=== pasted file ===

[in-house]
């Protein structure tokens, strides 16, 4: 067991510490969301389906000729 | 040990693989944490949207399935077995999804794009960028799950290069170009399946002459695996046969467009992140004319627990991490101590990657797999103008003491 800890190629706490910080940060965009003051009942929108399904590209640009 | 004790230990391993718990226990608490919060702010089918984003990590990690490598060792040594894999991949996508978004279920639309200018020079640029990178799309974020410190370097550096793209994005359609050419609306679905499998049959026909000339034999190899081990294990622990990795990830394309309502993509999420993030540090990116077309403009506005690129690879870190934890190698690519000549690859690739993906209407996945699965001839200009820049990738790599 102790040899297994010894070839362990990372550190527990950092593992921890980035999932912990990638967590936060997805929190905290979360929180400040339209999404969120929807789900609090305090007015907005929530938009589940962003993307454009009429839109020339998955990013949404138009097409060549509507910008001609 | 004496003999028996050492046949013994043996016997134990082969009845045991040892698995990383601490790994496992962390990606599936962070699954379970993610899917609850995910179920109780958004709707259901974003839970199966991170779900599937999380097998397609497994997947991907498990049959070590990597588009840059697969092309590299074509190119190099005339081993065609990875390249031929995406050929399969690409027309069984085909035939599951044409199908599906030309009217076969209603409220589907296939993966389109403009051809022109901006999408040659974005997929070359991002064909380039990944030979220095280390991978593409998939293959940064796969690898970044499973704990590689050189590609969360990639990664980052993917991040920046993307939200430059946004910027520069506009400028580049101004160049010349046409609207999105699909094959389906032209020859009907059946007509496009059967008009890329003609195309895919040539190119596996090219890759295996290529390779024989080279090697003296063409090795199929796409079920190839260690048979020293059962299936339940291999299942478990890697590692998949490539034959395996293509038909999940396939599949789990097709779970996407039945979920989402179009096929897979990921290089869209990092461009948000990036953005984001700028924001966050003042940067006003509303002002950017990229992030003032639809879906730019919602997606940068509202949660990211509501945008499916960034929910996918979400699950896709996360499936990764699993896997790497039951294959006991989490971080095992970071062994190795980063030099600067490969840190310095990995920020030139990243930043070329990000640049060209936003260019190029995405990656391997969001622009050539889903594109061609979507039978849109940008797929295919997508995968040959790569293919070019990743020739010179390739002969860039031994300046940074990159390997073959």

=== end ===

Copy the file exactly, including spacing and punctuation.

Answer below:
[in-house]
């Protein structure tokens, strides 16, 4: 067991510490969301389906000729 | 040990693989944490949207399935077995999804794009960028799950290069170009399946002459695996046969467009992140004319627990991490101590990657797999103008003491 800890190629706490910080940060965009003051009942929108399904590209640009 | 004790230990391993718990226990608490919060702010089918984003990590990690490598060792040594894999991949996508978004279920639309200018020079640029990178799309974020410190370097550096793209994005359609050419609306679905499998049959026909000339034999190899081990294990622990990795990830394309309502993509999420993030540090990116077309403009506005690129690879870190934890190698690519000549690859690739993906209407996945699965001839200009820049990738790599 102790040899297994010894070839362990990372550190527990950092593992921890980035999932912990990638967590936060997805929190905290979360929180400040339209999404969120929807789900609090305090007015907005929530938009589940962003993307454009009429839109020339998955990013949404138009097409060549509507910008001609 | 004496003999028996050492046949013994043996016997134990082969009845045991040892698995990383601490790994496992962390990606599936962070699954379970993610899917609850995910179920109780958004709707259901974003839970199966991170779900599937999380097998397609497994997947991907498990049959070590990597588009840059697969092309590299074509190119190099005339081993065609990875390249031929995406050929399969690409027309069984085909035939599951044409199908599906030309009217076969209603409220589907296939993966389109403009051809022109901006999408040659974005997929070359991002064909380039990944030979220095280390991978593409998939293959940064796969690898970044499973704990590689050189590609969360990639990664980052993917991040920046993307939200430059946004910027520069506009400028580049101004160049010349046409609207999105699909094959389906032209020859009907059946007509496009059967008009890329003609195309895919040539190119596996090219890759295996290529390779024989080279090697003296063409090795199929796409079920190839260690048979020293059962299936339940291999299942478990890697590692998949490539034959395996293509038909999940396939599949789990097709779970996407039945979920989402179009096929897979990921290089869209990092461009948000990036953005984001700028924001966050003042940067006003509303002002950017990229992030003032639809879906730019919602997606940068509202949660990211509501945008499916960034929910996918979400699950896709996360499936990764699993896997790497039951294959006991989490971080095992970071062994190795980063030099600067490969840190310095990995920020030139990243930043070329990000640049060209936003260019190029995405990656391997969001622009050539889903594109061609979507039978849109940008797929295919997508995968040959790569293919070019990743020739010179390739002969860039031994300046940074990159390997073959």